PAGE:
"It's the latest freak show out there," explains Frankie Dunn (Clint Eastwood), for why he refuses to train a female boxer and why she shouldn't have any trouble finding someone else who will.
The fact that he believes the 31-year-old Maggie Fitzgerald (Hilary Swank) is too old for the sport doesn't help matters. But the moonlighting waitress won't take no for an answer.
Repeatedly working into the wee hours at Frankie's Hit Pit Gym gains Maggie an ally: Eddie "Scrap-Iron" Dupris (Morgan Freeman), a former contender who now manages the place. Under Eddie's prodding, Frankie caves and decides to help sculpt this new fighter into a champion.
And so goes a setup that could lapse into what studio suits might pitch as "like 'Rocky' ... with a girl!"
Yet "Million Dollar Baby" turns into a movie fully removed from the trite trappings of the sports genre. This film is a dramatic powerhouse, thanks to a jarring third act that explores themes far darker than "overcoming adversity" or "going the distance."
The project scored seven Academy Award nominations on Tuesday, making it a co-frontrunner along with Martin Scorsese's "The Aviator." While "Million Dollar Baby" seems somewhat "small" by comparison, it's the most emotionally resonant of the Best Picture nominees (which also include "Sideways," "Finding Neverland" and "Ray").
Four-time Oscar nominee Eastwood gives one of his finest performances. The 74-year-old legend (who also directs) is more craggy voiced and confrontational than ever. Some of his choicest moments are the smaller ones, whether he's engaging in antagonistic conversations about religion with his long-suffering priest (Brian O'Byrne) or scolding the hazy-eyed Eddie about the holes in his socks.
Fellow Oscar veteran Swank is restrained in a role that could be played as flashy. She renders Maggie as a person who is -- outside of boxing -- fairly unexceptional. Her very averageness grants the heroine credibility. Moreover, the actress really looks comfortable (and formidable), whether pummeling a heavy bag or decking an opponent.
No body doubles needed here.
As with Eastwood's been-through-it-all-before character, there's a lived-in feel to the movie. Every locale has a slightly dilapidated quality, and the picture's somber colors conjure the gritty feel of '70s indie cinema. But Eastwood also revels in light and dark extremes. There are enough shots of people half-obscured in shadows to fill a film noir from the '40s.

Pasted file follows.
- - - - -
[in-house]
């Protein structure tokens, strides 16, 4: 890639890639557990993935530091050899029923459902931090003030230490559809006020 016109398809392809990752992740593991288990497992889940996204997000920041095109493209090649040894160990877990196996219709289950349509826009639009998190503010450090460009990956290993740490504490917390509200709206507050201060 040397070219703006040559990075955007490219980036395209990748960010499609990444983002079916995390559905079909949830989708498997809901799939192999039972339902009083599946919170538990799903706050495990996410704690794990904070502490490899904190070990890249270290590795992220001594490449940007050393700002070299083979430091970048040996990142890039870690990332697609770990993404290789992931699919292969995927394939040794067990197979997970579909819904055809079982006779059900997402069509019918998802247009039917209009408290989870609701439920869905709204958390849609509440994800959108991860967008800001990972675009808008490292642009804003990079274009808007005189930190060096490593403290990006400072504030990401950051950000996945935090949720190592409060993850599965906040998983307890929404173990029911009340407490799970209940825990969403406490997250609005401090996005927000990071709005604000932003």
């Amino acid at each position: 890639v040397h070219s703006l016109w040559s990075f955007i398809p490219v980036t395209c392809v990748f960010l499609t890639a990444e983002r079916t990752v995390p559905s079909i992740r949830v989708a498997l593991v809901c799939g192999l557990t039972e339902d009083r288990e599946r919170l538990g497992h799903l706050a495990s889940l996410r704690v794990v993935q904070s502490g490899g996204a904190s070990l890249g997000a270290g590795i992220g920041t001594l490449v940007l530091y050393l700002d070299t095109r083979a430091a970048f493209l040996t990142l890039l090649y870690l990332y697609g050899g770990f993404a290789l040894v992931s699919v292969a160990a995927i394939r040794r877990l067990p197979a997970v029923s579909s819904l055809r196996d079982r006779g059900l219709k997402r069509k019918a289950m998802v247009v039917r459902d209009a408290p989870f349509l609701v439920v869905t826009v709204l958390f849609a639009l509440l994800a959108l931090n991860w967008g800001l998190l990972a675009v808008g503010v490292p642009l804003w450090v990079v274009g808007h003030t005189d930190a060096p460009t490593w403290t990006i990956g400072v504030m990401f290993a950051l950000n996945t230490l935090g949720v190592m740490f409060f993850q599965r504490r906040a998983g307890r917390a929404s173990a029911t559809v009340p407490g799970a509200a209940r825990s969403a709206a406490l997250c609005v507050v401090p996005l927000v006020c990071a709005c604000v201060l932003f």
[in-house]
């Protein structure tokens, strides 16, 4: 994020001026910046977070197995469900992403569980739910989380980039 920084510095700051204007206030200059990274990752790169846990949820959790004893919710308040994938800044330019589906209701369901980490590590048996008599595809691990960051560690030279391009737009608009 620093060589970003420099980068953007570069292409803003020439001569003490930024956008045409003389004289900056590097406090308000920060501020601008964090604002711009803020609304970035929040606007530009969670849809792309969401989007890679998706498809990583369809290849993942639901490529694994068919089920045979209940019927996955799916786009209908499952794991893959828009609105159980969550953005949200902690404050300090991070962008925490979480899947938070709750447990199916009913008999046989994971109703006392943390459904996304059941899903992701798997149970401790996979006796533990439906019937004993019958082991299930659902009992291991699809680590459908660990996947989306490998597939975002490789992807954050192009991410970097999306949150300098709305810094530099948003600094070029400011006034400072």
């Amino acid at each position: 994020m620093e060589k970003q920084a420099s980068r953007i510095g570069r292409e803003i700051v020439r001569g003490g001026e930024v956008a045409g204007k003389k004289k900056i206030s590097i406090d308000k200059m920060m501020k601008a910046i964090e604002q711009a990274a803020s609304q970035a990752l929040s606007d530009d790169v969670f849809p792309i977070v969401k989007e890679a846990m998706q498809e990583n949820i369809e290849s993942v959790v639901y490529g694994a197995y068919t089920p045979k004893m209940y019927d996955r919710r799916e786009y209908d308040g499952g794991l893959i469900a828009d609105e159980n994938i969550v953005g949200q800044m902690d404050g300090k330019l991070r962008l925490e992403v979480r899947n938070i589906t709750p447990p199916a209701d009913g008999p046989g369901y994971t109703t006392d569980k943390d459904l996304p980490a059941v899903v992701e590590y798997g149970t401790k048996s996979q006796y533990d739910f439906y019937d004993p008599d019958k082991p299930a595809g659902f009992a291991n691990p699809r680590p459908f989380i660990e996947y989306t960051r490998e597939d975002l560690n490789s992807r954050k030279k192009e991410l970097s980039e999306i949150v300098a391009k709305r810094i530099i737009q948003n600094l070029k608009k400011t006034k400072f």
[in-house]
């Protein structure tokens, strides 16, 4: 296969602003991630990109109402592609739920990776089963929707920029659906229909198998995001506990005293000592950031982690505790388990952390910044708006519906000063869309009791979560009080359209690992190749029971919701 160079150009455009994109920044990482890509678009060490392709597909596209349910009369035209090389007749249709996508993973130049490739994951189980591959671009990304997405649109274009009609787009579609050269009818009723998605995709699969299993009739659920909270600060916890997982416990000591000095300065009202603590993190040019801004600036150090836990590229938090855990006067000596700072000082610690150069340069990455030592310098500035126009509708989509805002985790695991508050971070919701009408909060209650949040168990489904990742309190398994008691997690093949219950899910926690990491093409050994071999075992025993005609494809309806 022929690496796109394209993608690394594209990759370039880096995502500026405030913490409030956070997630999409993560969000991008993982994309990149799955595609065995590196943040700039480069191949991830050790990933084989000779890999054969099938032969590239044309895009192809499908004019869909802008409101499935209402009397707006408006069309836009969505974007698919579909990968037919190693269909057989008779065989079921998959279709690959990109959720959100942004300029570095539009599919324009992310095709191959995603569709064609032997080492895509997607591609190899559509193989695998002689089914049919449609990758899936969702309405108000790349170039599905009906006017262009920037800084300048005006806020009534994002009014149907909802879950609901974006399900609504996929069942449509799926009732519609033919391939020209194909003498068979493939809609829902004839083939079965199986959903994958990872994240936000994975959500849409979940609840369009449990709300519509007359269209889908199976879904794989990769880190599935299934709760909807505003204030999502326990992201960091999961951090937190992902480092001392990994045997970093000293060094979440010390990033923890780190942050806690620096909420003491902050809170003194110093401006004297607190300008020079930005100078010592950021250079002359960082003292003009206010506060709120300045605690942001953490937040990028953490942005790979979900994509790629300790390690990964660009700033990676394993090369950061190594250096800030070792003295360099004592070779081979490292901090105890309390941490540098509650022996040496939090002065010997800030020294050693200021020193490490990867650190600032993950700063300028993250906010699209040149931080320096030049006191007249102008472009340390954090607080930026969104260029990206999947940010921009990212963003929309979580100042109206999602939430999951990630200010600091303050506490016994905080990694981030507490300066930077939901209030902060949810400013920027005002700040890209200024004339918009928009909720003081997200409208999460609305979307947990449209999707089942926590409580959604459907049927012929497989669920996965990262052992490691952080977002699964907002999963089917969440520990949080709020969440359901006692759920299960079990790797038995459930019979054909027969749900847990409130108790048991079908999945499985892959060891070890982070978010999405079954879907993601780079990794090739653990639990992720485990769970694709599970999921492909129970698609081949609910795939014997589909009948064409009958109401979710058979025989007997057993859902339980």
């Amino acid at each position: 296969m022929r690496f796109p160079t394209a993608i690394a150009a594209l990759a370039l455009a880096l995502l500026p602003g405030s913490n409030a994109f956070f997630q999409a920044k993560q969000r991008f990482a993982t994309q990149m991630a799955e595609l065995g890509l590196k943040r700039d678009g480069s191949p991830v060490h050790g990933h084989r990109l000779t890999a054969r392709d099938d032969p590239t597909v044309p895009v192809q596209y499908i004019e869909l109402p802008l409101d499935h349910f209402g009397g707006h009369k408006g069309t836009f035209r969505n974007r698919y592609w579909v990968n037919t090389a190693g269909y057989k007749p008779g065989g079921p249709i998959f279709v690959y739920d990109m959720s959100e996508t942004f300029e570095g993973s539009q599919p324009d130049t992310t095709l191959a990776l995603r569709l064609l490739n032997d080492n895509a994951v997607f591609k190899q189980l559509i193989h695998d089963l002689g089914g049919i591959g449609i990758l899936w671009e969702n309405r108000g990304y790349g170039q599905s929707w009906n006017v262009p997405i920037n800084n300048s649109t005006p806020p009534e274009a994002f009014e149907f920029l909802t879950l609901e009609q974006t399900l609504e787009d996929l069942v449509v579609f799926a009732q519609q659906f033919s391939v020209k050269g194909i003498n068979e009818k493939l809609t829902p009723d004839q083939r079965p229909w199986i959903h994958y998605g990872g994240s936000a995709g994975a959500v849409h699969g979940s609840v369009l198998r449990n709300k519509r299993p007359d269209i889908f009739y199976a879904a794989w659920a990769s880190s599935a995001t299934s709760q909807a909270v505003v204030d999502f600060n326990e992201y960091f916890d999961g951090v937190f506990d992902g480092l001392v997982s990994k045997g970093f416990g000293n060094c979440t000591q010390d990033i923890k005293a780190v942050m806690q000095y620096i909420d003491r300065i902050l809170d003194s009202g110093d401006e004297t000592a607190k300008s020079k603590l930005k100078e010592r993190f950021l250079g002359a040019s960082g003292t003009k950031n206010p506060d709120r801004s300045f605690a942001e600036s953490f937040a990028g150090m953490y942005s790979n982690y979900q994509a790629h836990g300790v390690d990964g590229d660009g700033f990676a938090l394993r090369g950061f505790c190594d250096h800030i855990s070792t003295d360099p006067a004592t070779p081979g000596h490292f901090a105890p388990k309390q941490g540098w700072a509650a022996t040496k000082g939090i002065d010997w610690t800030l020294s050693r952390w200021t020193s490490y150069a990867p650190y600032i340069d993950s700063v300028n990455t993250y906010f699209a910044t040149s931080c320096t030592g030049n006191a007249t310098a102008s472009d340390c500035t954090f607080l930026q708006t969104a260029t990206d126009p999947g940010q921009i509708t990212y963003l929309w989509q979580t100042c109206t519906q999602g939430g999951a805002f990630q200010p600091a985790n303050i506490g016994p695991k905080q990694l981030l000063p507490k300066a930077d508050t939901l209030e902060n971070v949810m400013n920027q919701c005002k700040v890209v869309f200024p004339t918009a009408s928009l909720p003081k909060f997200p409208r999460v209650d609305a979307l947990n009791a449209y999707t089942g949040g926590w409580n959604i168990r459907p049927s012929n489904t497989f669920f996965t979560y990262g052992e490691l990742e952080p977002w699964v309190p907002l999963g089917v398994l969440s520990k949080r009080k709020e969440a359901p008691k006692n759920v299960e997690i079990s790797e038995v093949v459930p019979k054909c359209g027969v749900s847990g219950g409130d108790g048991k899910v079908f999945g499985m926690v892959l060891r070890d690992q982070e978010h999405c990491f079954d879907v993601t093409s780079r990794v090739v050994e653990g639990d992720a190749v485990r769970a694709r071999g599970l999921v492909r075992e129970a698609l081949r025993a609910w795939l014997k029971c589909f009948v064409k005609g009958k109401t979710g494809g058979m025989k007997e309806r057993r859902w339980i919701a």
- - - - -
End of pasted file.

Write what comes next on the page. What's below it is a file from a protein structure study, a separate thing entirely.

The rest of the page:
"Million Dollar Baby" isn't a perfect movie. Eastwood has always proved susceptible to coddling extraneous plotlines. Witness last year's overpraised "Mystic River" and the ludicrous character played by Kevin Bacon's estranged wife, who phones him at random and listens in silence.
Similarly, a lot of footage is spent at the gym on Danger (Jay Baruchel), a scrawny, white, wannabe boxer who is all mouth. This individual would be right at home providing comic relief in a teenage sex comedy, not an Oscar-bound drama. Fortunately, Danger's role has more of a payoff than the spectral wife in "Mystic River" because it at least sets up a crowd-pleasing moment with Freeman.
Also handled rather clunkily is Maggie's family. Hailing from southwestern Missouri, no less, the Fitzgeralds represent everything a native Californian like Eastwood fears about the Midwest. It's an ugly depiction of them as overweight, tattooed, welfare-grubbing, anti-intellectual trash who don't have a single redemptive trait.
These are secondary distractions, though, in a film that nails all the primary elements: acting, emotion, realism, mood, unpredictability and a thematically pure ending.
In the early narration, Freeman intones, "Boxing is an unnatural sport. Everything about it is backward. Sometimes the best way to deliver a punch is to step back."
That certainly applies to the subtle "Million Dollar Baby." Sometimes the best way to deliver a cinematic punch is to step back.